The lack of funding currently rises from lack of responsibility. Responsibility can be increased by developing markers that are imbedded in plastics and that can be used to trace back the producer of plastics, as suggested by the ‘Denktank’ from Boskalis and Van Gansewinkel. This way, companies can be rewarded when their production cycle is clean and they can be held responsible when they lose too many resins. Yet to make this method efficient, monitoring should not only take place in the plastic soup, as most plastic in this soup exists already for years or decades. It should rather be monitored at river mouths and harbours to accurately respond to plastic pollution and trace back the sources.
    Last but not least, when road maps are developed for plastic products, the costs, including the environmental costs can better be included in the market price.

    • 7 april 2010 2:48 pm

      Could you explain your ideas about the roadmaps in more detail? I am interested in this roadmapping, since my master thesis is about sustainable waste management of plastic packaging.


  2. WUR students (ACT team for Oost nv) permalink
    6 april 2010 2:32 pm

    We spoke with our project group about the possibility of using satellite imaginary to determine the size and location of the garbage patch. We’ve looked into it, and found the following:

    We think that it is not possible to make a direct estimation of the extent of the plastic accumulation zones using satellites.Most of the plastics are suspended in a shallow water column, which makes it impossible to see from space. Captain Charles Moore stated in his presentation last week that it is not even possible to identify the plastic debris from the ship’s mast. It’s already too far from the water surface.
    However, indirect methods are available to predict possible accumulation spots. The study of Pichel et al.,(Pichel, Churnside et al. 2007) used satellite data, including wind stress, sea surface temperature (SST), and chlorophyll-A (Chla, measure for algae density) to support ocean circulation models and aerial surveys from an airplane in the North Pacific Tropical Convergence Zone (near Hawaii). These parameters are measures for the location of surface convergence at sea, thus indicate where plastic debris accumulates. By correlating the observations from several 300 meter altitude flights with the physical parameters (SST, ChlA and their gradients), they have calculated at which temperature and ChlA-concentration plastic debris concentration was highest. The question however raises whether such satellite-derived prediction of plastic hotspots can be introduced in the other gyres. Secondly, the plastic debris observations only concerned large plastic particles (buoys, fishing gear). From a 300 m height, nothing can be said about the smaller, but more abundant particles.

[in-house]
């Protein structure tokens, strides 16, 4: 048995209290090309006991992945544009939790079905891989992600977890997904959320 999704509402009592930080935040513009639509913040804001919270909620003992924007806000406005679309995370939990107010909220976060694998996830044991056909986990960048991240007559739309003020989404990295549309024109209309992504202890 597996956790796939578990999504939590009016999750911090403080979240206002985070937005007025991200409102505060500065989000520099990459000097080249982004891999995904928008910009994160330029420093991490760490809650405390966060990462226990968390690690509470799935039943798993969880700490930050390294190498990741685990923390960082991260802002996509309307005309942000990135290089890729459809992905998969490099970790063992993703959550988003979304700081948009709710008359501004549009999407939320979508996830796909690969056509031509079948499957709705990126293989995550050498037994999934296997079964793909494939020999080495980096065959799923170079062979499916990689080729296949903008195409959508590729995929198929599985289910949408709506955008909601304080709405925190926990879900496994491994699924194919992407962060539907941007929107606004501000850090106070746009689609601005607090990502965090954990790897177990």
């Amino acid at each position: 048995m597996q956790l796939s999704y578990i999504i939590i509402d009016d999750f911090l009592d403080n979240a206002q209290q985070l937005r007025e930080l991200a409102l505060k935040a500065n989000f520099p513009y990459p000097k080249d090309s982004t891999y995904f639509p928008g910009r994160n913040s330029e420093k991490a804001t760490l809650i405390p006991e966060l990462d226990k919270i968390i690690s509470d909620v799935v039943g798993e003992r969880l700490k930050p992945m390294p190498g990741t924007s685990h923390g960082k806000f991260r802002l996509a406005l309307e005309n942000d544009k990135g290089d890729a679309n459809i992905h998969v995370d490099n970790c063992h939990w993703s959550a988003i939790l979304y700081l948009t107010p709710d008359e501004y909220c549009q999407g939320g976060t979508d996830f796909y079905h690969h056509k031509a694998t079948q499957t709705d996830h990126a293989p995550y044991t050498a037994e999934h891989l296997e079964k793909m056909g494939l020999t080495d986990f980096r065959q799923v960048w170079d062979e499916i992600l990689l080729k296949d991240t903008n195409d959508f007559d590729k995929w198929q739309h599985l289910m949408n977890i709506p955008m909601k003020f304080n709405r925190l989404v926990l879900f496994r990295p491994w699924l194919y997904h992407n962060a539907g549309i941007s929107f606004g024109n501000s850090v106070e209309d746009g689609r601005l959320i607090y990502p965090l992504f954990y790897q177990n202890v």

Moreover, Fourier Transform Infrared (FT-IR) spectroscopy is being applied to identify the type of plastic (Barnes, Galgani et al. 2009). A short review of several spectral techniques is given by Anzano, Gornushkin et al. (2000). No indication can be found whether it is feasible to apply these techniques on satellites or airplanes to identify plastics and their types.

  3. WUR students (ACT team for Oost nv) permalink
    9 april 2010 7:29 am

    Hi Wouter, although we recognize roadmaps for plastic products can make a difference, we have no expertise in this field. We think that you would probably have more detailed ideas. Can you share these?

    • Wouter permalink
      9 april 2010 9:43 am

      For every plastic product, you can analyse its (intended) supply chain on costs, but also on e.g. carbon emissions and energy use. Think of LCA’s. Most important is the reverse chain, when the product becomes waste and for end-users, most of the time it has no value anymore. The problem is, that when a certain product is intended for after-life incineration as a waste management activity, it might still end up as litter. Then, we should investigate the impact on ecology. What happens when in ends-up in the ocean? Does it harm fish, or other species. This is hardly possible to investigate, but you can give it a try. I think this will still make any sense…..

  4. 16 april 2010 8:25 am


    I thought somewhere in the blogs it was mentioned that besides Jan Andries Franiker, two PhD-students of WUR are involved in research concerning the Plastic Soup. Can someone provide me with their names and contact details?

    Thank you!